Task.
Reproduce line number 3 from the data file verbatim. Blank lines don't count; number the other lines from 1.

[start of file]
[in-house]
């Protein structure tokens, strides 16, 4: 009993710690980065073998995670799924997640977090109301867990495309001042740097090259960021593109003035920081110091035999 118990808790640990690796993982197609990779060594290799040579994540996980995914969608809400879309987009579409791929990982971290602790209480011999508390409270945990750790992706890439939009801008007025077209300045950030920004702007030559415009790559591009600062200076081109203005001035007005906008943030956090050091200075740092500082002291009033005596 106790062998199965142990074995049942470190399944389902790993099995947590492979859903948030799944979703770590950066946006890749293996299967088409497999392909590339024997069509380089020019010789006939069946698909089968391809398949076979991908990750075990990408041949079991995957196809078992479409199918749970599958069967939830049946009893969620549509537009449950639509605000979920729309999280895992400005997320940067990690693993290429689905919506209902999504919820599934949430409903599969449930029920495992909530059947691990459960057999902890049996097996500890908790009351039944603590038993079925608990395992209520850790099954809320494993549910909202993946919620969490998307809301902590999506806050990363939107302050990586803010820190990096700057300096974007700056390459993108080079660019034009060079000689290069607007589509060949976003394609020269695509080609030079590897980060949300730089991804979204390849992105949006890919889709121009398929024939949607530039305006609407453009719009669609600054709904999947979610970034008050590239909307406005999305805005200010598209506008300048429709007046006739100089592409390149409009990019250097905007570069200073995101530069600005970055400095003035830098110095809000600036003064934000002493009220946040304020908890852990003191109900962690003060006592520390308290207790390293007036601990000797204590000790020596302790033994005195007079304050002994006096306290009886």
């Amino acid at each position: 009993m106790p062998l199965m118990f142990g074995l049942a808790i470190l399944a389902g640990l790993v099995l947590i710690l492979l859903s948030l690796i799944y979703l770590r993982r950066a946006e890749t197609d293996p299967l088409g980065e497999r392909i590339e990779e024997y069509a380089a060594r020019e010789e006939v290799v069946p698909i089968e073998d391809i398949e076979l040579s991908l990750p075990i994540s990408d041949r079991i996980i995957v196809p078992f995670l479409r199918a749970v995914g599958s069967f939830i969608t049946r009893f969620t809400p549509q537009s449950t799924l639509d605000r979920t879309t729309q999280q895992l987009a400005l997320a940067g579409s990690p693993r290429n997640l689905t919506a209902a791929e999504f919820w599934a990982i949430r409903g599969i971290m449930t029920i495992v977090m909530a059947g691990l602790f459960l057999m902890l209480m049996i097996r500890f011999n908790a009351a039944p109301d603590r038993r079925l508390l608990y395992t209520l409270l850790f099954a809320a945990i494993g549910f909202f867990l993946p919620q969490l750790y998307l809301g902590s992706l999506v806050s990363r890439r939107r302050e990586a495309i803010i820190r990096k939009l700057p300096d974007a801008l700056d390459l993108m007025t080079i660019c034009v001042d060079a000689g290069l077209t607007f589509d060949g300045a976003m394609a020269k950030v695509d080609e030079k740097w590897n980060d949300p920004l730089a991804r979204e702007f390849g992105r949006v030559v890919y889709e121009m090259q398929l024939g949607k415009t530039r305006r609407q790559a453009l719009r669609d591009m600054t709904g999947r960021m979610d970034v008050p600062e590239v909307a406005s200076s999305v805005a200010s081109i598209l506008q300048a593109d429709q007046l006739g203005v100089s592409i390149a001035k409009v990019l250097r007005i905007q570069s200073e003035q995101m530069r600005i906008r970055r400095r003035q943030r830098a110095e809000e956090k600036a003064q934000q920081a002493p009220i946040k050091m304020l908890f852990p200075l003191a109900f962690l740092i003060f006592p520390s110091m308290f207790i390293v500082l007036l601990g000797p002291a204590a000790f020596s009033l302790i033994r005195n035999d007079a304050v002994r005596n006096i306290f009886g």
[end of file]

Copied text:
């Amino acid at each position: 009993m106790p062998l199965m118990f142990g074995l049942a808790i470190l399944a389902g640990l790993v099995l947590i710690l492979l859903s948030l690796i799944y979703l770590r993982r950066a946006e890749t197609d293996p299967l088409g980065e497999r392909i590339e990779e024997y069509a380089a060594r020019e010789e006939v290799v069946p698909i089968e073998d391809i398949e076979l040579s991908l990750p075990i994540s990408d041949r079991i996980i995957v196809p078992f995670l479409r199918a749970v995914g599958s069967f939830i969608t049946r009893f969620t809400p549509q537009s449950t799924l639509d605000r979920t879309t729309q999280q895992l987009a400005l997320a940067g579409s990690p693993r290429n997640l689905t919506a209902a791929e999504f919820w599934a990982i949430r409903g599969i971290m449930t029920i495992v977090m909530a059947g691990l602790f459960l057999m902890l209480m049996i097996r500890f011999n908790a009351a039944p109301d603590r038993r079925l508390l608990y395992t209520l409270l850790f099954a809320a945990i494993g549910f909202f867990l993946p919620q969490l750790y998307l809301g902590s992706l999506v806050s990363r890439r939107r302050e990586a495309i803010i820190r990096k939009l700057p300096d974007a801008l700056d390459l993108m007025t080079i660019c034009v001042d060079a000689g290069l077209t607007f589509d060949g300045a976003m394609a020269k950030v695509d080609e030079k740097w590897n980060d949300p920004l730089a991804r979204e702007f390849g992105r949006v030559v890919y889709e121009m090259q398929l024939g949607k415009t530039r305006r609407q790559a453009l719009r669609d591009m600054t709904g999947r960021m979610d970034v008050p600062e590239v909307a406005s200076s999305v805005a200010s081109i598209l506008q300048a593109d429709q007046l006739g203005v100089s592409i390149a001035k409009v990019l250097r007005i905007q570069s200073e003035q995101m530069r600005i906008r970055r400095r003035q943030r830098a110095e809000e956090k600036a003064q934000q920081a002493p009220i946040k050091m304020l908890f852990p200075l003191a109900f962690l740092i003060f006592p520390s110091m308290f207790i390293v500082l007036l601990g000797p002291a204590a000790f020596s009033l302790i033994r005195n035999d007079a304050v002994r005596n006096i306290f009886g």